Although bruxism, also known as teeth clenching or grinding, is no longer considered a disorder or disease entity per se, the excessive masticatory muscle activity and increased and prolonged tooth contact associated with it can lead to serious orofacial health problems. In addition, bruxism activity can indicate general illnesses such as obstructive sleep apnea (OSA) and gastroesophageal reflux disease (GERD). In dentistry in the past, localized damage to teeth and dental restorations, abnormal tooth wear, and/or painful temporomandibular disorders (TMD) have been the main reasons for retrospectively looking for evidence of bruxism in the patient’s history and dental examinations. According to the recommendations of the current version of the “S3 Guideline: Diagnosis and Treatment of Bruxism”, published by the German Society of Dentistry and Oral Medicine (DGZMK), the signs and symptoms of current bruxism should be recorded prospectively, e.g., during the initial dental examination or before restorative treatment, to allow appropriate preventive or curative treatment planning and the identification of possible comorbidities. Here, we describe a screening instrument for awake and sleep bruxism that was developed by a working group commissioned by the board of the German Society for Craniomandibular Function and Disorders (DGFDT) based on current recommendations in the literature.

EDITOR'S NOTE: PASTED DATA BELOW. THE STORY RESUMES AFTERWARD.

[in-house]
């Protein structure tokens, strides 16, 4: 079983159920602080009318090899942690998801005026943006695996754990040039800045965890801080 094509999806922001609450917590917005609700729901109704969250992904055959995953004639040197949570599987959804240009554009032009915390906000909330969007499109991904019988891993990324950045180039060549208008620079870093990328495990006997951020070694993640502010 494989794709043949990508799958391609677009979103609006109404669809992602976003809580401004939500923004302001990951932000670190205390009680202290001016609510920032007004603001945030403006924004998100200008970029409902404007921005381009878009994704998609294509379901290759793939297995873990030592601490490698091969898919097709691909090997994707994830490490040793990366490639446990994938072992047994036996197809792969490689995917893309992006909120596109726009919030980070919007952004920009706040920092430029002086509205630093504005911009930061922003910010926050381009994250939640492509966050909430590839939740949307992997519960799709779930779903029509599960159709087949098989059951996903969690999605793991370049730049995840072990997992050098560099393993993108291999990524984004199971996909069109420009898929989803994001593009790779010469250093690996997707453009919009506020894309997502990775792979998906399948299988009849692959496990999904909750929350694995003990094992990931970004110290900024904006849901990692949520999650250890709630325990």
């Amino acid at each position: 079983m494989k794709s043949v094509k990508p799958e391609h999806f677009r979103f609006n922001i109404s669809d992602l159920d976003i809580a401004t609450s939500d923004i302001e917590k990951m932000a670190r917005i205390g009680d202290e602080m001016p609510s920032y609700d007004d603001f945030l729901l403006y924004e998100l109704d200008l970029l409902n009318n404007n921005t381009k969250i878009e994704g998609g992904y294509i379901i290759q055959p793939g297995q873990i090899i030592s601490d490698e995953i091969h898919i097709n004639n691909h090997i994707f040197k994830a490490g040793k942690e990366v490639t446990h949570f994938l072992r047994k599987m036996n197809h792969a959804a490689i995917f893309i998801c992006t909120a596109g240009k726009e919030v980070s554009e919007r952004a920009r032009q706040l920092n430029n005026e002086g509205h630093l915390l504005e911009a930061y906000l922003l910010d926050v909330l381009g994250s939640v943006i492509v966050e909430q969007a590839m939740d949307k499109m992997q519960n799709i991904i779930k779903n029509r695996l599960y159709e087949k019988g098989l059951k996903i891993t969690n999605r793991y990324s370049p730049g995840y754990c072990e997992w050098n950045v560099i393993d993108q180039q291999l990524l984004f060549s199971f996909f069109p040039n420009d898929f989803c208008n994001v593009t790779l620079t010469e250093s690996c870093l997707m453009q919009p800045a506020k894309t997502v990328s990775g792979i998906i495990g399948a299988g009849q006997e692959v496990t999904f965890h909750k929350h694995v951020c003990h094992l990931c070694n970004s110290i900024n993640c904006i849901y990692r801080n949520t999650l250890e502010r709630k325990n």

Keywords: bruxism, diagnosis, screening, TMDs